Impact of a 10 minute Seated Yoga Practice in the Management of DiabetesRashmi S Mullur1,2* and Donna Ames3,4
- Corresponding Author:
- Rashmi S Mullur
Department of Internal Medicine, Division of Endocrinology
David Geffen School of Medicine at UCLA, Los Angeles, CA 90073, USA
E-mail: [email protected], [email protected]
Received date: November 16, 2015; Accepted date: January 11, 2016; Published date: January 18, 2016
Citation: Mullur RS, Ames D (2016) Impact of a 10 minute Seated Yoga Practice in the Management of Diabetes. J Yoga Phys Ther 6:224. doi:10.4172/2157-7595.1000224
Copyright: © 2016 Mullur RS, et al. This is an open-access article distributed under the terms of the Creative Commons Attribution License, which permits unrestricted use, distribution, and reproduction in any medium, provided the original author and source are credited.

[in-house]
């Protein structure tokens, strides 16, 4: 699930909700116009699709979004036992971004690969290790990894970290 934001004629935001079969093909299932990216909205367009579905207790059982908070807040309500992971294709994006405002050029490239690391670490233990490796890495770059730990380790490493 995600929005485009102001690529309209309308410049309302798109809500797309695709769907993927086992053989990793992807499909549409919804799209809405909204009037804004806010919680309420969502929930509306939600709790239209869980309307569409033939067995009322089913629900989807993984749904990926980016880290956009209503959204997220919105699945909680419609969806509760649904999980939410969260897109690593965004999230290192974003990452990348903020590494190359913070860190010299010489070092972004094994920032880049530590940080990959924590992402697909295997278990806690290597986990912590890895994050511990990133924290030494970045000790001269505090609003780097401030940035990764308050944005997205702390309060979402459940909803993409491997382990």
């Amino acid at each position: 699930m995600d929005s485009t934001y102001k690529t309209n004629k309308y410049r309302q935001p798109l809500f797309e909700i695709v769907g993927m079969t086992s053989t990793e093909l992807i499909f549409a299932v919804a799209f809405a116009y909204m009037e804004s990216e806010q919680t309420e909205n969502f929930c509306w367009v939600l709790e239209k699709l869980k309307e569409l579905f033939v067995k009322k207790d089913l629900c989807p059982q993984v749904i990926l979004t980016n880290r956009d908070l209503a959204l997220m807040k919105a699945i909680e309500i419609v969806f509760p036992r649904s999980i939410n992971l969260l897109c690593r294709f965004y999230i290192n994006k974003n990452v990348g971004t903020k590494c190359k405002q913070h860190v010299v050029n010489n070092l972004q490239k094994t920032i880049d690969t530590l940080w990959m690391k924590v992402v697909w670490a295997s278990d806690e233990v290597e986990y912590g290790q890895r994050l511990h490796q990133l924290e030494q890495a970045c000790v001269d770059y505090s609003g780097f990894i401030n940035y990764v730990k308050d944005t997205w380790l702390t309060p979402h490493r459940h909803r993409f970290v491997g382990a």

Objective: We sought to prospectively evaluate the impact of a 10 minute seated yoga program added to standard comprehensive diabetes care on glucose control and cardiovascular health in the severely ill, medically complex diabetic population. Method: A total of 10 patients with type 2 diabetes, ages 49-77, with duration of diabetes >10 years and haemoglobin A1C >9% (75 mmol/mol) were included in the study. Patients randomized to a yoga intervention were taught a 10 minute seated yoga practice, were given an explanatory DVD and a fold-out pocket guide to encourage adherence at home, and were instructed to incorporate the practice as often as they could. The patients in the control arm were provided information and hand outs on the available yoga classes on campus. Results: At 3 month clinical follow up, the mean decrease in fasting capillary blood glucose (CBG) was 45% among yoga participants (-5.2 ± 4.1 mmol/L). Heart rate (HR) dropped by 18% and Diastolic blood pressure (BP) dropped by 29% in the intervention arm, (-12.4 ± 6.69 and -26 ± 12.05 mmHg, respectively). There were no statistically significant changes in the haemoglobin A1C, systolic blood pressure, weight, or body mass index in either group. Conclusion: Our small pilot study reinforces the current medical evidence supporting the use of yoga, combined with standard care, to improve health outcomes in diabetes.